New research shows that even with the proven benefits of recruitment marketing, adoption rates are slow.
By Elyse Mayer
The speed of business has accelerated significantly, and it feels like the rate of change in talent acquisition is moving even faster. People, processes, and technologies are in constant flux. In the past few years, talent acquisition has moved closer to a function of marketing for talent, or recruitment marketing. Organizations are currently in a quest to deliver creative, experience-driven strategies to differentiate themselves by their brands and cultures, not merely by their inventory of jobs.
Likewise, talent acquisition teams have also progressed, requiring new skills to support new ways of recruiting. Sourcers and recruiters need to be experience- and metric-driven, with the skills and knowledge to personalize messaging by candidate preference; create talent personas and pipelines; and craft and execute social media and email marketing campaigns.
Recruiting teams have evolved their approaches to attracting qualified talent to a high-touch, omni-channel experience that is more intelligent, more efficient, and more insightful. This has caused the market for specific technologies to expand, including candidate relationship management (CRM) systems, event management automation, and tools powered by artificial intelligence. Industry researchers at Aptitude Research Partners expect that investments in talent acquisition technology will increase from $400 million to $2 billion in the next five years.
The question is: If this is the way the industry has been trending, how far has talent acquisition truly evolved in practice?
Data from Fortune 500 Shows Growth in Recruitment Marketing
Recruitment marketing adoption among top U.S. companies has progressed in the last three years, but with all the change in trends, technology, and talent, there still is a vast amount of opportunity to transform the standard. SmashFly’s 2017 Recruitment Marketing Benchmarks Report analyzed how the Fortune 500 has embraced key recruitment marketing practices since 2015.
Some of the top findings include:
- There are still competitive advantages to be had, even after years of talking recruitment marketing. There has been a 31 percent decrease in “C” scores (average performers) since 2015 and a 70 percent increase in “A” and “B” scores (high performers). Still, A- and B-level achievers account for only 46 percent of Fortune 500 companies (see Figure 1). While publications, influencers, analysts, and vendors are talking about new recruitment marketing strategies year over year, less than half of the Fortune 500 are successful at change and adoption.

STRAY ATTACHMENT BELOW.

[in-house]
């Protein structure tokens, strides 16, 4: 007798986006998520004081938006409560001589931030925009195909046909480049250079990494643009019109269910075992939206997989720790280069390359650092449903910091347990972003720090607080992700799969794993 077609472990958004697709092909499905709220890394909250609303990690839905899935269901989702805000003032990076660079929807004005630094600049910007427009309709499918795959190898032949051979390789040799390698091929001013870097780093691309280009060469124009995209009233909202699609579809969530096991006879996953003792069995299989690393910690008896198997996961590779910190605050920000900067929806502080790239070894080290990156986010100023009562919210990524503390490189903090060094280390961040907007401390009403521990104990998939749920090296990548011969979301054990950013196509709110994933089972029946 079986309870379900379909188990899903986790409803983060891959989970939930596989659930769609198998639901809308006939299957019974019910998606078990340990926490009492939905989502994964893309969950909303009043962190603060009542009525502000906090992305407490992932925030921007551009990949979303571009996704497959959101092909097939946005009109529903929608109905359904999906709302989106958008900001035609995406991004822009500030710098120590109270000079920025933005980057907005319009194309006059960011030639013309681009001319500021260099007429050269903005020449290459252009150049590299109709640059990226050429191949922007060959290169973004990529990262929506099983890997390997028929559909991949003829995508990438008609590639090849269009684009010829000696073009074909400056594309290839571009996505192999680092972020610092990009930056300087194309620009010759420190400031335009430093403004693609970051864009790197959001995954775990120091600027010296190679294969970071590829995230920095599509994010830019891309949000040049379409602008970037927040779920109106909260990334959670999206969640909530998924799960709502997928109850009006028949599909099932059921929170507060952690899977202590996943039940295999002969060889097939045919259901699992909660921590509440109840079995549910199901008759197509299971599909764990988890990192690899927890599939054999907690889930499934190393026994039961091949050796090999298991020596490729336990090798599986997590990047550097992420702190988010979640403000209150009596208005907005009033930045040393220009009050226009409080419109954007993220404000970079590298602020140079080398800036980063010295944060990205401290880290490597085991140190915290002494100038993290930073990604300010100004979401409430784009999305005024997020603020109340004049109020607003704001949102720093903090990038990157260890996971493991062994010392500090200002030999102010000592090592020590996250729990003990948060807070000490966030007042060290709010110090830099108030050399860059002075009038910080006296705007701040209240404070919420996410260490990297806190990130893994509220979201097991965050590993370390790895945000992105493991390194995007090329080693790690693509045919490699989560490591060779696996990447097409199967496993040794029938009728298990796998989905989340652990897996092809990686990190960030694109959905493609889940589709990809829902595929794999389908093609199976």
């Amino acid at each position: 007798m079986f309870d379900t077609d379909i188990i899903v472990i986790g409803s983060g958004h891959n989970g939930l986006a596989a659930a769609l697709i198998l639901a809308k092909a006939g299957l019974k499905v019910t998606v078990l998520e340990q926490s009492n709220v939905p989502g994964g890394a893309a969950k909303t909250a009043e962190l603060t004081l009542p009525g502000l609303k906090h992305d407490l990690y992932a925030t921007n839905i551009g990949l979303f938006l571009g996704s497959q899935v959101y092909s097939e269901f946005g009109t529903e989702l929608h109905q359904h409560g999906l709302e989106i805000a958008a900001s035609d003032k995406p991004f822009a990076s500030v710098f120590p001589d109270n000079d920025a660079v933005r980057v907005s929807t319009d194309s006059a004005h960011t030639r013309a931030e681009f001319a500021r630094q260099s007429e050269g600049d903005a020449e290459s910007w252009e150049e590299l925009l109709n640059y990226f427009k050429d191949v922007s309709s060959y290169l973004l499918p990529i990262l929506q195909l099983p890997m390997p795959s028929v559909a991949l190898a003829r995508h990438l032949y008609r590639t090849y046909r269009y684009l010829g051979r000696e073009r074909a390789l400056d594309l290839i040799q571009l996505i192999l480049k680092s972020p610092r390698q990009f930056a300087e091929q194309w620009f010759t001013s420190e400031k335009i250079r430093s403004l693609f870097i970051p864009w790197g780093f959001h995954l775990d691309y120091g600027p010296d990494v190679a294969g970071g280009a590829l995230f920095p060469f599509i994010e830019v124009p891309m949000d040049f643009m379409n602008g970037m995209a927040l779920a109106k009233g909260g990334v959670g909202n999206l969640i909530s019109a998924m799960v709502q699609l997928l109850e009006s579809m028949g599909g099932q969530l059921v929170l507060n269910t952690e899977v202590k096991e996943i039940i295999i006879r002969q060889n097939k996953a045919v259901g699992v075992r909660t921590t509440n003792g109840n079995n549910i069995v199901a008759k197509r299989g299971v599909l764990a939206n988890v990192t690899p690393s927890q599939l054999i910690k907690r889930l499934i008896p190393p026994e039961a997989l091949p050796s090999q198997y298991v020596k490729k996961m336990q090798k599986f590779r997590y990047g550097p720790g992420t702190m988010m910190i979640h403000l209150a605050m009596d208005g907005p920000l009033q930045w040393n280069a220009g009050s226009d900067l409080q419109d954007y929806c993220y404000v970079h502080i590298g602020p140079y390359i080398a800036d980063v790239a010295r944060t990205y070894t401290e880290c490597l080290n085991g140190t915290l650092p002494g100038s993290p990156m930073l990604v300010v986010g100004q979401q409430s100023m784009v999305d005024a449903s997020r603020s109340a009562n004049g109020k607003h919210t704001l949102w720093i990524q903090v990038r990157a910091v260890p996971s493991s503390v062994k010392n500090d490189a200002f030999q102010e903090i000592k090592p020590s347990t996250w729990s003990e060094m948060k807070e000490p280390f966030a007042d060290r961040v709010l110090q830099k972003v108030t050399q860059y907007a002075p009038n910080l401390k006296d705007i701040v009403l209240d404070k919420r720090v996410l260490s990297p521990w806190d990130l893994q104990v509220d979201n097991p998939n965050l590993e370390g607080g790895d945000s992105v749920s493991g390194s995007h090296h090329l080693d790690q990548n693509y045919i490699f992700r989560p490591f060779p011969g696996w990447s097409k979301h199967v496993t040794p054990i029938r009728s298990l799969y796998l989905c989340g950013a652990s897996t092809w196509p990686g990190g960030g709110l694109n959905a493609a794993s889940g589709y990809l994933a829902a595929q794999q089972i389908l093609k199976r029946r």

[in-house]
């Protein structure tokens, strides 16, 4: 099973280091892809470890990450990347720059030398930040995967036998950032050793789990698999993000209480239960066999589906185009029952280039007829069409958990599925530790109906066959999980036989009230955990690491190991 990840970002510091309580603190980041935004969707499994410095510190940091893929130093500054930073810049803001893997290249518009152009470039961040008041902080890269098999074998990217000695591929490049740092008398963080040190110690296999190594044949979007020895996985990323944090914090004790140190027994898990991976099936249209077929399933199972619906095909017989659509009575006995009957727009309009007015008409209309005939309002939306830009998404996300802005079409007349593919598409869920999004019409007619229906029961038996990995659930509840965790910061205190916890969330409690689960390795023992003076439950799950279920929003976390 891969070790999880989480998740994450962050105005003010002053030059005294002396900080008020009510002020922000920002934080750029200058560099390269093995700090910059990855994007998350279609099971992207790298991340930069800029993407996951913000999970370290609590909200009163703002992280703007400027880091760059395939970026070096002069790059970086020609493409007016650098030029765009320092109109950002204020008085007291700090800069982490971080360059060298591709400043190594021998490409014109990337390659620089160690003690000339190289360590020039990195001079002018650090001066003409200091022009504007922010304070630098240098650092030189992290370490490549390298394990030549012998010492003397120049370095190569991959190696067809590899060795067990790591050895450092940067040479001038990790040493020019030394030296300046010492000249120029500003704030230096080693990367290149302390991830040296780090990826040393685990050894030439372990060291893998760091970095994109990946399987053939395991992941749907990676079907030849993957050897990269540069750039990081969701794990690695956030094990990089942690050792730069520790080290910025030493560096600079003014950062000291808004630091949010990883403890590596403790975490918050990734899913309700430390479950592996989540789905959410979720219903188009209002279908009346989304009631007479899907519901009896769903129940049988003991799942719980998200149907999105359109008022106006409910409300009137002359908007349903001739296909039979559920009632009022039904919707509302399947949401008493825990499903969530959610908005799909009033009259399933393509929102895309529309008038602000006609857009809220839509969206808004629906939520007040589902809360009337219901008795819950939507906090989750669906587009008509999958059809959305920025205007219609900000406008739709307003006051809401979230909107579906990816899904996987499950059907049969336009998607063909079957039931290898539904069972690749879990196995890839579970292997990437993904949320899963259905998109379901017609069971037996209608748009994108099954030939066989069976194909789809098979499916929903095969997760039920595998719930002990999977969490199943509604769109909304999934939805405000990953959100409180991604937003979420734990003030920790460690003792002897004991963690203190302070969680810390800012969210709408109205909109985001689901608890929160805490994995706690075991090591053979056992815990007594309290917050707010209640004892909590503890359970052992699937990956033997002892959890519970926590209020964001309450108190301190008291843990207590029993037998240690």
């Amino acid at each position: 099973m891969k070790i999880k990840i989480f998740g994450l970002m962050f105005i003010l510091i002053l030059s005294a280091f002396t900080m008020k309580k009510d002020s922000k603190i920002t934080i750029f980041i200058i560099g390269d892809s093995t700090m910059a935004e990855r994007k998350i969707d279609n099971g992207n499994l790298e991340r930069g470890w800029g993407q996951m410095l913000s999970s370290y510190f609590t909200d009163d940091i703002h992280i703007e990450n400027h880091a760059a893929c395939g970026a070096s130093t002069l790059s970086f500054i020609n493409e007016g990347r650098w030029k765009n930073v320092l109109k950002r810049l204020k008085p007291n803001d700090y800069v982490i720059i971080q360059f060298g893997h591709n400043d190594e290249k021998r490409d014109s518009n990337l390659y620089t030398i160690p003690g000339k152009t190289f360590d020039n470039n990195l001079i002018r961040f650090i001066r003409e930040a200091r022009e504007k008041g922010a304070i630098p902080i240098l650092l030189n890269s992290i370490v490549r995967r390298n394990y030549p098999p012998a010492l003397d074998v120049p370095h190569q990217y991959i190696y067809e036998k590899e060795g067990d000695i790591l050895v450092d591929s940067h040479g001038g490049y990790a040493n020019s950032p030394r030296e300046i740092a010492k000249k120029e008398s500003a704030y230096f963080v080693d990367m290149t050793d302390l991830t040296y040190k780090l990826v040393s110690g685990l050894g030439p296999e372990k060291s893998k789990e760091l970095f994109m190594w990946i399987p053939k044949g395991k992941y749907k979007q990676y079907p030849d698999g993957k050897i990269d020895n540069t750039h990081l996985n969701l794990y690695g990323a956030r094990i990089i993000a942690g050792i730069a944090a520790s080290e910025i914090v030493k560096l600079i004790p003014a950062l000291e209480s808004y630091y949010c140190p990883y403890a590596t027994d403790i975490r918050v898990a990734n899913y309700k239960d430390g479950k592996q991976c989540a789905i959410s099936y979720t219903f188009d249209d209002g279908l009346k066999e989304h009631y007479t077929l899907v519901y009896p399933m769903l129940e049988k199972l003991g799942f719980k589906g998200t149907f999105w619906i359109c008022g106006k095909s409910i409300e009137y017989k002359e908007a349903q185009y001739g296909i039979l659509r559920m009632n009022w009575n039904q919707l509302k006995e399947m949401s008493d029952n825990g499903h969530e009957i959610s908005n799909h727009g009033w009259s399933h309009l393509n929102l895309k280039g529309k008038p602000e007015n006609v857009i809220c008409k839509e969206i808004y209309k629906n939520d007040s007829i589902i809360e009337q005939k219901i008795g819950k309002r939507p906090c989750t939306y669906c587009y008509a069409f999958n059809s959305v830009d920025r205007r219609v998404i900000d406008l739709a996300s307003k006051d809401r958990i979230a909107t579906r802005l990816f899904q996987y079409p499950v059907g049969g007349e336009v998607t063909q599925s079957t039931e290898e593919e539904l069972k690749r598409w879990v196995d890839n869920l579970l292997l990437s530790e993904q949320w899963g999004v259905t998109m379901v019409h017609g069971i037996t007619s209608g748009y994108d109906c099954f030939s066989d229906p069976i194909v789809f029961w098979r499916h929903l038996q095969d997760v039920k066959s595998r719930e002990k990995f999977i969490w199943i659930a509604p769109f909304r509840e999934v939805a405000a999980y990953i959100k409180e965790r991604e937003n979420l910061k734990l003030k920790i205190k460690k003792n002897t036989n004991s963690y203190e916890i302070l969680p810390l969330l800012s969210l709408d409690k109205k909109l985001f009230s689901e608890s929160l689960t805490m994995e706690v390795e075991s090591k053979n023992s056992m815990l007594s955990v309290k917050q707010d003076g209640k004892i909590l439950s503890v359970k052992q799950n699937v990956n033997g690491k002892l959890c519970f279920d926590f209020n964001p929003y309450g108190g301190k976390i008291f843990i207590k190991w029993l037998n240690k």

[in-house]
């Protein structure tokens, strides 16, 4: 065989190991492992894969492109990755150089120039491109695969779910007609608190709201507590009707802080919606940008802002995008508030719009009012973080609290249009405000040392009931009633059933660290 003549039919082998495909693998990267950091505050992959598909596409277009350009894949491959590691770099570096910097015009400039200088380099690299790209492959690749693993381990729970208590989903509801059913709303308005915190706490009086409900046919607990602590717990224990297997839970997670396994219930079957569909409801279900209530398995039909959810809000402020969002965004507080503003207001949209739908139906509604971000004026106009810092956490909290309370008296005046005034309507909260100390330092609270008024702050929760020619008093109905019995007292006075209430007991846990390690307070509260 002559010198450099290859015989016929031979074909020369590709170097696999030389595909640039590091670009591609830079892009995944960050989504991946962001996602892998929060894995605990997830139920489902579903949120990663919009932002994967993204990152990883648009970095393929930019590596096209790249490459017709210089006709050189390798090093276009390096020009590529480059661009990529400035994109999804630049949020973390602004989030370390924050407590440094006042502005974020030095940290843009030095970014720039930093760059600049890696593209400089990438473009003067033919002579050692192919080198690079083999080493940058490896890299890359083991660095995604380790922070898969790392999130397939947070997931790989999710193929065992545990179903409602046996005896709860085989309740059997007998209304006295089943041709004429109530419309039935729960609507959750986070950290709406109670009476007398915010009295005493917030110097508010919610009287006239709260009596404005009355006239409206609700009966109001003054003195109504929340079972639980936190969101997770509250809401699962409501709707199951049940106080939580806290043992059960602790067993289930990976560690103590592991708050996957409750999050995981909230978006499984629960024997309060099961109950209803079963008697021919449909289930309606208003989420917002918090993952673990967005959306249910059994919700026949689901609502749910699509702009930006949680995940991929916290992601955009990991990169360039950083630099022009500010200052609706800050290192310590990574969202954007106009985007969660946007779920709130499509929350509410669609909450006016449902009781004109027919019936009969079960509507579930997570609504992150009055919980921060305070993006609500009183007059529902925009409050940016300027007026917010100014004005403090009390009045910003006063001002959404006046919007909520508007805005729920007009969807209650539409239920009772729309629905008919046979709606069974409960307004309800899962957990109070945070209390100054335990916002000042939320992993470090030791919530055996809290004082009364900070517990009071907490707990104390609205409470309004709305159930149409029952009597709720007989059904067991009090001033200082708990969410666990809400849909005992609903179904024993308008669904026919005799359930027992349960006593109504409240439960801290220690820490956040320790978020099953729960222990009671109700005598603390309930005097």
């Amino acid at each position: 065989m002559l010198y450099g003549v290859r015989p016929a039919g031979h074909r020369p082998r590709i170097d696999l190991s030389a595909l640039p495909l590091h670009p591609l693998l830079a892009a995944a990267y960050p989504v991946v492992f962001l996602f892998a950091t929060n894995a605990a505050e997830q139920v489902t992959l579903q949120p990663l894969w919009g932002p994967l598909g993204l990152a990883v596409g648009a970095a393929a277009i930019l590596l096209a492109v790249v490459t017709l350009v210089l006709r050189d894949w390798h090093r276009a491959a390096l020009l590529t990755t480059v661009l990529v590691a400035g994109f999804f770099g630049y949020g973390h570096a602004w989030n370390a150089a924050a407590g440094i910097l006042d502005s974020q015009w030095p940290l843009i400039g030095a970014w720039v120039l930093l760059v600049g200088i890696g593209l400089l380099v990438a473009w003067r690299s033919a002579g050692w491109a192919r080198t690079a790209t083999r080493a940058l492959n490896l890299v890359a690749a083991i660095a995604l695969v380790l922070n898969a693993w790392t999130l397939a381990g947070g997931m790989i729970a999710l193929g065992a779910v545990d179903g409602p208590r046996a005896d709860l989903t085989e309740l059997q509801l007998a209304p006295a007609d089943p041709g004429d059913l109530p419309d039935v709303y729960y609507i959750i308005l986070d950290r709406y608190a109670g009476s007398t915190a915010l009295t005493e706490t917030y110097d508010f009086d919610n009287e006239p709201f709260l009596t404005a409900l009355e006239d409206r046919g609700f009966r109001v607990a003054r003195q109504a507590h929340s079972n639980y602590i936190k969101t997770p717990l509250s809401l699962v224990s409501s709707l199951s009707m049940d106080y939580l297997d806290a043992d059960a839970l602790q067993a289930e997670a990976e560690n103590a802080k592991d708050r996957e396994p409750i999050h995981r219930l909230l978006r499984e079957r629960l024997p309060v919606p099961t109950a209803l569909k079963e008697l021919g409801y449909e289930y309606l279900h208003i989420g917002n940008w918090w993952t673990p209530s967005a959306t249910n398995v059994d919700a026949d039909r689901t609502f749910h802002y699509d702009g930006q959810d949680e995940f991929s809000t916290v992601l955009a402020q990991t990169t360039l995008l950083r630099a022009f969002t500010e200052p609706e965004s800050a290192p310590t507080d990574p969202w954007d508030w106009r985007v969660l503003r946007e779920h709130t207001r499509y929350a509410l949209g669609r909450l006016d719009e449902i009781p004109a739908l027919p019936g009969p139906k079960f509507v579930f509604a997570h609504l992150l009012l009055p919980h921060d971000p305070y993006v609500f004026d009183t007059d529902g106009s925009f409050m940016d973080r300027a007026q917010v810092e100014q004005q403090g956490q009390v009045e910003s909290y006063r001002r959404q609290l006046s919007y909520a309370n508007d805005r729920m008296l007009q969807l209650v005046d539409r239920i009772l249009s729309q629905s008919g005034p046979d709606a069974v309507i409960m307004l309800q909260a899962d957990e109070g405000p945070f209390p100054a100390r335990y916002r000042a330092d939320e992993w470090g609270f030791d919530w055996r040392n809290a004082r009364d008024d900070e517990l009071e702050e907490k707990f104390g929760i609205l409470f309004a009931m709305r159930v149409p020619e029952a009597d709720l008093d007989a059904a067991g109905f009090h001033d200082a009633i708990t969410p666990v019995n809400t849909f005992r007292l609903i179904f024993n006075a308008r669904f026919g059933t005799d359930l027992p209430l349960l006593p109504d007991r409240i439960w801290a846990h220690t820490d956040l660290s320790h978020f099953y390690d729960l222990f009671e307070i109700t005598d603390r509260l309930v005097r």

- Marketing-focused recruiting generates better talent, and better talent may equal better profitability. The companies that excel at recruitment marketing strategies (“A”) have 152 percent higher average revenue per year than “F” companies. This doesn’t imply causation: After all, there are hundreds, if not thousands, of variables at play in a Fortune 500 organization. But the story is interesting, and the stark contrast between the “A’s” and the “F’s” leaves room for exploration about how high-quality talent affects profitability.
- High-performing talent acquisition companies focus on building and nurturing relationships. Seventy-six percent of “A” companies have a talent network or community, while this is true of only five percent of “D” and “F” companies. And among “A” companies with a talent network, 89 percent send monthly communication to keep talent engaged, while a scant seven percent of “D” and “F” companies do the same. This reveals a big difference in thinking, strategy, and technology use between high performers and low performers.
- There is a correlation between strong employer brand perception and recruitment marketing adoption. This isn’t surprising, but the data now proves it: The more recruitment marketing a company does, the more likely the company will have a higher Glassdoor rating and recommendation percentage, as well as a higher volume of reviews (see Figure 2).
Areas for Growth
In reviewing the data, the business case for recruitment marketing seems evident, especially from these key findings. However, while more companies than ever are adopting marketing practices, there are still many underutilized tactics across the Fortune 500. Why is that?